Budapest, looking across Danube from Buda toward Pest. (it.wikipedia.org)
Here are three videos of Budapest, “Gay and Beautiful Budapest” from 1938 of 10:28 minutes in length; the second a Rick Steves travel TV episode from 2004 of 26:08 minutes; and, finally, from 2014, “AMAZING Walking Tour!!!” of the Hungarian capital of 37:15 minutes, with no commentary, just street sounds as the documentarian strolls by, directing his camera with admirable patience, fluidity and, mostly, deft aim.
My wife Victoria has been there. She is the daughter of native parents raised there who fled after the Rising and tragic invasion by the Soviets in 1956. I have never been there, though I am a quarter Hungarian. I recommend viewing all three videos. All three show the city’s enchanting hot baths cloaked in the Baroque. The Steves video boasts an extraordinarily witty segment on the Soviet occupation. A ridiculous Soviet-era building is shown, and described as evidence of the result when design is the job of bureaucrats and not artists. Modern architecture is largely absent, though it’s not clear whether, in the last two films, this does not merely reflect the aversion of the filmmakers. Or maybe the camera lens kept breaking, or something like that. Anyway, although the politics in Hungary is dicey today, as it surely was in 1938, Budapest is worth it.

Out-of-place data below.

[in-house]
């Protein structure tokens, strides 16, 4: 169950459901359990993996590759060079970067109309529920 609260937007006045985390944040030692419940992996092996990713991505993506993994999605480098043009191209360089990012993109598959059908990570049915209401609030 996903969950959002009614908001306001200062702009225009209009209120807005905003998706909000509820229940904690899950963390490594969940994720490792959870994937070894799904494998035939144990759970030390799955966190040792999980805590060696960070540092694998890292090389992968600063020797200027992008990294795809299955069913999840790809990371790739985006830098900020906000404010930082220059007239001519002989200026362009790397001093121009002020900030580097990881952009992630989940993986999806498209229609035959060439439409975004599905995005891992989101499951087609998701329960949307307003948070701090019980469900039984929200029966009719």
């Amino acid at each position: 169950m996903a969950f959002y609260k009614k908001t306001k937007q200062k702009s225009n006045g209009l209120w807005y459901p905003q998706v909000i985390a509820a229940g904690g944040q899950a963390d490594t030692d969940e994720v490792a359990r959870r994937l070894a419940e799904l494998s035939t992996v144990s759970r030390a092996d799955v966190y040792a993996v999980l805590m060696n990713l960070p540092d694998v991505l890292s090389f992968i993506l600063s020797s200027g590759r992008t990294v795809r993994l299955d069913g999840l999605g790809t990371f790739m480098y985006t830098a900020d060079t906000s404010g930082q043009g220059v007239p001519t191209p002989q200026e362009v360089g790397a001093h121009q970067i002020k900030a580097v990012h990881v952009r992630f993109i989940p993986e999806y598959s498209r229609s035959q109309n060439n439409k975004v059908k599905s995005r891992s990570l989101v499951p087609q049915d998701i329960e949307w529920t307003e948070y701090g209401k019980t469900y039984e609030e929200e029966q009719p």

About David Brussat
This blog was begun in 2009 as a feature of the Providence Journal, where I was on the editorial board and wrote a weekly column of architecture criticism for three decades. Architecture Here and There fights the style wars for classical architecture and against modern architecture, no holds barred.
History Press asked me to write and in August 2017 published my first book, "Lost Providence." I am now writing my second book.
My freelance writing on architecture and other topics addresses issues of design and culture locally and globally.
I am a member of the board of the New England chapter of the Institute of Classical Architecture & Art, which bestowed an Arthur Ross Award on me in 2002.
I work from Providence, R.I., where I live with my wife Victoria, my son Billy and our cat Gato.
If you would like to employ my writing and editing to improve your work, please email me at my consultancy, email@example.com, or call 401.351.0457.
Testimonial: "Your work is so wonderful - you now enter my mind and write what I
would have written."
- Nikos Salingaros, mathematician at the University of Texas, architectural theorist and author of many books.
This entry was posted in Architecture
, Architecture History
, Art and design
, Blast from past
, Other countries
, Urbanism and planning
and tagged Budapest
, Rick Steves
. Bookmark the permalink